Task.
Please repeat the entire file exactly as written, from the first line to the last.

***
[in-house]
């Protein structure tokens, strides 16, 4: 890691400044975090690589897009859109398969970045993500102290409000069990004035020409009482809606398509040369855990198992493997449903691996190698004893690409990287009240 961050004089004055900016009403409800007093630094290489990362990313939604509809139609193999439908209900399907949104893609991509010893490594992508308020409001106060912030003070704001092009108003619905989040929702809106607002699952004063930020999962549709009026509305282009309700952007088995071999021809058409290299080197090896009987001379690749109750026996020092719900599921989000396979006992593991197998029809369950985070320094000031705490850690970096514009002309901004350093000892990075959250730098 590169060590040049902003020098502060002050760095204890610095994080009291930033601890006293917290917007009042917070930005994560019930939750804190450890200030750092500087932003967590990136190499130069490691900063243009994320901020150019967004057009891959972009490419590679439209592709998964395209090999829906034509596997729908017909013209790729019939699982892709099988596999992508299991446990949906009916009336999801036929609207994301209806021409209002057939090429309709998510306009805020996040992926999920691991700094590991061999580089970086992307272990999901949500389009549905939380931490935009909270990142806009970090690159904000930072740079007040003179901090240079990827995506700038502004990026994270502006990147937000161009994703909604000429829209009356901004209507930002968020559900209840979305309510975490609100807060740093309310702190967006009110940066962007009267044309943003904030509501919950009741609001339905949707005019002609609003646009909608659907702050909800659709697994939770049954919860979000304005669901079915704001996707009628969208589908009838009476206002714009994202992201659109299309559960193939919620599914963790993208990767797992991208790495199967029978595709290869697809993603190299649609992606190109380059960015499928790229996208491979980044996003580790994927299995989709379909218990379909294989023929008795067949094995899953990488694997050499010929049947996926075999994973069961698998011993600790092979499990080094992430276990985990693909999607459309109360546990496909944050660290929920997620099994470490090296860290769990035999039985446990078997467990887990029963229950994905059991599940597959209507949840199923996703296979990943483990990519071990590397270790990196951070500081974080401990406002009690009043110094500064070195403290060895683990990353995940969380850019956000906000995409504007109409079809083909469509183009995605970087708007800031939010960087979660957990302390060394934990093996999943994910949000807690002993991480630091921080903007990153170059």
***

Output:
[in-house]
């Protein structure tokens, strides 16, 4: 890691400044975090690589897009859109398969970045993500102290409000069990004035020409009482809606398509040369855990198992493997449903691996190698004893690409990287009240 961050004089004055900016009403409800007093630094290489990362990313939604509809139609193999439908209900399907949104893609991509010893490594992508308020409001106060912030003070704001092009108003619905989040929702809106607002699952004063930020999962549709009026509305282009309700952007088995071999021809058409290299080197090896009987001379690749109750026996020092719900599921989000396979006992593991197998029809369950985070320094000031705490850690970096514009002309901004350093000892990075959250730098 590169060590040049902003020098502060002050760095204890610095994080009291930033601890006293917290917007009042917070930005994560019930939750804190450890200030750092500087932003967590990136190499130069490691900063243009994320901020150019967004057009891959972009490419590679439209592709998964395209090999829906034509596997729908017909013209790729019939699982892709099988596999992508299991446990949906009916009336999801036929609207994301209806021409209002057939090429309709998510306009805020996040992926999920691991700094590991061999580089970086992307272990999901949500389009549905939380931490935009909270990142806009970090690159904000930072740079007040003179901090240079990827995506700038502004990026994270502006990147937000161009994703909604000429829209009356901004209507930002968020559900209840979305309510975490609100807060740093309310702190967006009110940066962007009267044309943003904030509501919950009741609001339905949707005019002609609003646009909608659907702050909800659709697994939770049954919860979000304005669901079915704001996707009628969208589908009838009476206002714009994202992201659109299309559960193939919620599914963790993208990767797992991208790495199967029978595709290869697809993603190299649609992606190109380059960015499928790229996208491979980044996003580790994927299995989709379909218990379909294989023929008795067949094995899953990488694997050499010929049947996926075999994973069961698998011993600790092979499990080094992430276990985990693909999607459309109360546990496909944050660290929920997620099994470490090296860290769990035999039985446990078997467990887990029963229950994905059991599940597959209507949840199923996703296979990943483990990519071990590397270790990196951070500081974080401990406002009690009043110094500064070195403290060895683990990353995940969380850019956000906000995409504007109409079809083909469509183009995605970087708007800031939010960087979660957990302390060394934990093996999943994910949000807690002993991480630091921080903007990153170059």